Answer: We have had since March 21, when the epidemic was declared in Guinea, a first wave that has started to diminish. Since the start of May we have had a sort of resurgence with an increase in the number of cases and notably also with an epidemic which has spread to Sierra Leone and Liberia. We are seeing a second wave of cases for West Africa.
Q: How do you explain this new peak?
A: When the epidemic started, it was a little under-estimated, so that the states took a while to really prepare themselves. At the end of April, we started to see a decrease in the number of cases and we maybe saw a relaxation by the teams in the three countries, and this relaxation allowed things to restart. In addition, there were some problems with the affected populations which were sometimes not fully listened to.
Q: Were the right measures implemented?
A: The most important things are monitoring and communication. States are getting better and better but the problems of communication continue. The medical corps on their own cannot stop this epidemic. It is only with the help of the population that we can fight this epidemic and stop it.
Q: What are the specific features of this epidemic?
A: The epidemic is pretty much identical in the three countries. What's really important in this epidemic is that the majority of cases are cases of human-to-human transmission, by contact, especially during care, but also during funerals because it is particularly when victims are deceased that Ebola is present around the body.
Q: How did the epidemic spread?
A: The epicentre of this epidemic is in the forested border zone around the town of Gueckedou (in the south of Guinea) and now it has spread to the district of Kailahun in Sierra Leone and the district of Lofa in Liberia. It has been spread most of all by people who travel to Conakry or Monrovia for healthcare. These people travel a great deal. As soon as they are sick with the symptoms, even if they know that it might be Ebola, they will go see friends in one town or another and that's how the disease spreads.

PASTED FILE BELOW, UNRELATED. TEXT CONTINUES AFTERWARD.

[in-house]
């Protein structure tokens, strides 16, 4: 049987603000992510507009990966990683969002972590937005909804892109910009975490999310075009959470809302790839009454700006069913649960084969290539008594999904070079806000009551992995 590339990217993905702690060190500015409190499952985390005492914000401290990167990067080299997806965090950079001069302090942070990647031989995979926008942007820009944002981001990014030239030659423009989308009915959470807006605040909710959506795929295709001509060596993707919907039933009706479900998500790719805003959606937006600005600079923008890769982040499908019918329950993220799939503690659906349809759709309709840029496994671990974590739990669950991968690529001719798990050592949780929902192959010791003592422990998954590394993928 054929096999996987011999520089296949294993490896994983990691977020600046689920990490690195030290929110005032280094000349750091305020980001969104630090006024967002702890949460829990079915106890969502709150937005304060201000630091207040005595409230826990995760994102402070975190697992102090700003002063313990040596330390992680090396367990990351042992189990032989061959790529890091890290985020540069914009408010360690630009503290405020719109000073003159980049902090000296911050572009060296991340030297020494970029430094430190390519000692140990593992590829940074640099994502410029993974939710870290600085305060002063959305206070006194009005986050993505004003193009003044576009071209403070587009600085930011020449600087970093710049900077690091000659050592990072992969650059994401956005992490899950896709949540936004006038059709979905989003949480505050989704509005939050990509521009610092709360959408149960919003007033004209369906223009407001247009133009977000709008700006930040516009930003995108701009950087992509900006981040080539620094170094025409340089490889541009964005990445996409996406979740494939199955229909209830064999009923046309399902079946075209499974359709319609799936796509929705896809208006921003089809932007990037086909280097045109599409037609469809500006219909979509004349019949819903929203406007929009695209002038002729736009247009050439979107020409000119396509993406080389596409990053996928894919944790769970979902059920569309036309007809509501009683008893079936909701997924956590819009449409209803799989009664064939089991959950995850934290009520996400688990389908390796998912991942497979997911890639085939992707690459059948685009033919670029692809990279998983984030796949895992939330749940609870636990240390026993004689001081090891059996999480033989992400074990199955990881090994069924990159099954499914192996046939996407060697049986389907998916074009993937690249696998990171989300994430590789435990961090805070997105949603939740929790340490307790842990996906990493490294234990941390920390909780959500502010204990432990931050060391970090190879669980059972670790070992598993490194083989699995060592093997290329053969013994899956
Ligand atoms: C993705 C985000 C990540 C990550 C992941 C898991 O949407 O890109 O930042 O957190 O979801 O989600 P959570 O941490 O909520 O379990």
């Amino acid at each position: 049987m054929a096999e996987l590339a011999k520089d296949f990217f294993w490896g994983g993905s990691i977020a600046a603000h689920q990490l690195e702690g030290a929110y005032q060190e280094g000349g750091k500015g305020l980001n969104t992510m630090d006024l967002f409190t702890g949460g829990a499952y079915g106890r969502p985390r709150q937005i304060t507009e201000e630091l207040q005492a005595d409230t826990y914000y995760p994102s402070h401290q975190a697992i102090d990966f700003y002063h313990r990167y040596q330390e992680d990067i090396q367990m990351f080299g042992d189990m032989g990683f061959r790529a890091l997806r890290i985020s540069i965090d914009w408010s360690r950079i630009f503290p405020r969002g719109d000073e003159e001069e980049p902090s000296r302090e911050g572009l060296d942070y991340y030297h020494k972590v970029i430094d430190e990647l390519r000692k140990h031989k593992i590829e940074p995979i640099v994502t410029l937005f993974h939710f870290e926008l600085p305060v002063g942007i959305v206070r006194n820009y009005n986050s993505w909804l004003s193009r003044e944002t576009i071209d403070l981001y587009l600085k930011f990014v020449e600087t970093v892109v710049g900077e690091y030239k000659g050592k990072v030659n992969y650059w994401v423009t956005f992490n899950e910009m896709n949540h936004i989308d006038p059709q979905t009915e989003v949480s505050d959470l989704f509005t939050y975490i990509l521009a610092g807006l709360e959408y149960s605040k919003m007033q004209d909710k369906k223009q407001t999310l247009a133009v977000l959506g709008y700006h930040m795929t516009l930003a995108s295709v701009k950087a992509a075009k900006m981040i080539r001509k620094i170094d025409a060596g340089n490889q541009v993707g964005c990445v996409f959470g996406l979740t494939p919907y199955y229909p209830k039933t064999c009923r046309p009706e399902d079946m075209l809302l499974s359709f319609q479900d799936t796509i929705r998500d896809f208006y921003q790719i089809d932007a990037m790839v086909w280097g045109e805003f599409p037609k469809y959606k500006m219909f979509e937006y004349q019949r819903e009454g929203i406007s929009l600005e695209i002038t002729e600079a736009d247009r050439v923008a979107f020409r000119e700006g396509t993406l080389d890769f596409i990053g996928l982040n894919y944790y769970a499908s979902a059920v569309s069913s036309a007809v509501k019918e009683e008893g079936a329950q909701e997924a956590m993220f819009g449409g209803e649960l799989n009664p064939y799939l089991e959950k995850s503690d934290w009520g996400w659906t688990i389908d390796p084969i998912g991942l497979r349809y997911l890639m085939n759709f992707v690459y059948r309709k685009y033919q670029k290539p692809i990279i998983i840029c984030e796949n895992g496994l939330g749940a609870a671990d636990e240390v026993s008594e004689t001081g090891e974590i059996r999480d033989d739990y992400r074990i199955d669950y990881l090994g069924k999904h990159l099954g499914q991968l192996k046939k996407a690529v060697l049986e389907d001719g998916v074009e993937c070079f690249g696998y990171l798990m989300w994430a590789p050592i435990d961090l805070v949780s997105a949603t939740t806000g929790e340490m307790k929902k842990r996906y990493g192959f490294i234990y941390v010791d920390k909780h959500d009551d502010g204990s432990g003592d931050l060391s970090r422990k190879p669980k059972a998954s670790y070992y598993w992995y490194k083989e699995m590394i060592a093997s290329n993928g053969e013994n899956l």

Q: Why is it important for the authorities and humanitarian agencies to communicate with the populations?
A: One case can restart an entire epidemic. So these dramatic measures, which are not put in place for other diseases like meningitis or measles, are hard for the populations to understand. In an area where the quality of health services are not optimal, the populations have struggled to understand why we were asking them to make such an effort and probably we have not been able to explain both the disease and the means of control to the populations.
Q: What is the latest assessment of the WHO?
A: As of June 17, we had 528 cases of Ebola, including confirmed, probable and suspected cases. Included in these 528 cases are 337 dead. All the deaths are confirmed, probable or suspected cases of Ebola. At the level of the international community, Doctors Without Borders, WHO and other international partners have mobilised 100 to 160 international experts who are on the ground and who are working hard. In Conakry, for patients admitted (to hospital) we have been able to reduce the mortality rate to 40 percent.